CARY, N.C. — Here’s a tip of the Skinny’s hat to SAS, Progress Energy and SunPower for their collective efforts to make a five-acre “solar farm” on the SAS campus a reality this week. Electricity generated from the thousands of SunPower solar panels that are tracking Sol is now part of the Progress grid.

Now the bad news. Watch out, consumers. Renewable energy is going to be delivered in a variety forms in the future under current state law. No doubt federal mandates will soon follow. But end users are going to pay higher rates.

“Just because it’s renewable doesn’t mean it’s cheap,” warns Progress spokesperson Mike Hughes.

While The Skinny doesn’t like to be a Grinch, the fact is that the growing movement to reduce reliance on traditional power sources, such as cheap and plentiful coal, will mean higher costs. The SAS plant is a perfect example.

The first solar project to become part of the Progress grid, it also is a private enterprise. Progress is paying SAS for the power. Neither company will disclose the price, but Hughes acknowledged Progress is paying a premium for the sun juice that is enough for about 100 homes – when Sol shines.

And as Progress pays more for power, so do the common folk.

Remember when electric and natural gas rates surged this summer as overall energy costs spiked? Just as gas hit $4 a gallon, it appeared our utility bills would increase 30 percent this winter. And renewable energy supporters such as Pulitzer Prize winner Thomas Friedman said the time was right to impose a “carbon tax” to keep energy costs high to encourage change.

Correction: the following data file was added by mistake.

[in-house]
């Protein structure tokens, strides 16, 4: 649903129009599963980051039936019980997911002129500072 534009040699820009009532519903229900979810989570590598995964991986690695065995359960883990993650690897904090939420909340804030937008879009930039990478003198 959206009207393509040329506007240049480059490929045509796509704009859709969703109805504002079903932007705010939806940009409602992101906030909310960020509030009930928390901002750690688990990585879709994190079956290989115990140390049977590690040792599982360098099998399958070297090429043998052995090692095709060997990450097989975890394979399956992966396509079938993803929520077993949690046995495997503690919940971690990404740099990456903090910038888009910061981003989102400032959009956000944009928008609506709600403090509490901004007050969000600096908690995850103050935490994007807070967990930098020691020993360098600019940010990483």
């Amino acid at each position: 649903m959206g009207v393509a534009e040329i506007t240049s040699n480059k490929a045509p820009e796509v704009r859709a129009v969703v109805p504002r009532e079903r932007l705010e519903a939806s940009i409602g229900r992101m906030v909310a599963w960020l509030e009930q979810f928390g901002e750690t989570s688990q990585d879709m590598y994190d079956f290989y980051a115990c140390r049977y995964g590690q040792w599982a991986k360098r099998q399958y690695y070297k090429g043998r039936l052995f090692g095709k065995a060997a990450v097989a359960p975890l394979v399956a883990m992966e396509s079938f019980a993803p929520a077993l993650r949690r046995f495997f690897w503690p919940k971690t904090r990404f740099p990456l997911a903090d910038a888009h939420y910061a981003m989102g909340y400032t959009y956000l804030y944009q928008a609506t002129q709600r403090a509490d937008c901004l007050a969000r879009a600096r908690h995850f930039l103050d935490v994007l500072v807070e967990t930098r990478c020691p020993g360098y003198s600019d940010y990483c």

Carbon offsets, solar, wind, biomass and other alternatives might be good for the environment, but $4 gas and spiraling home utility bills wrecked the economy.

Media and government folks are transfixed on real estate and Wall Street as being the prime reasons why the economy has tanked. Overlooked now, but certainly not forgotten by consumers, is the fact out-of-control energy costs did a lot more harm to millions of family budgets here and abroad than did home foreclosures and Wall Street graft.

Thanks to the global economic turmoil, prices for energy have plunged. Our winter heating bills won’t be as high as forecast, and gas is cheaper than it has been in years. However, the damage has been done.

Consumers remain shell-shocked. Who will ever again spend $50,000 on an SUV when fear persists that gas will skyrocket once more? And look at the mayhem in Detroit. GM’s finances are so bad that it has delayed plans for a new factory to build its battery-powered Volt – supposedly its salvation product.

As technology for renewable energy improves and installations such as the SAS farm become more common, perhaps the cost of “green” power will come down. Let’s hope so.

Sustainable energy is here to stay. The question remains: can we afford it? The environmentalists say we must for the good of the planet. But what good is a planet without lights you can afford to turn on – or vehicles you can’t afford to drive?

Let’s pray we find a balance that’s good for all.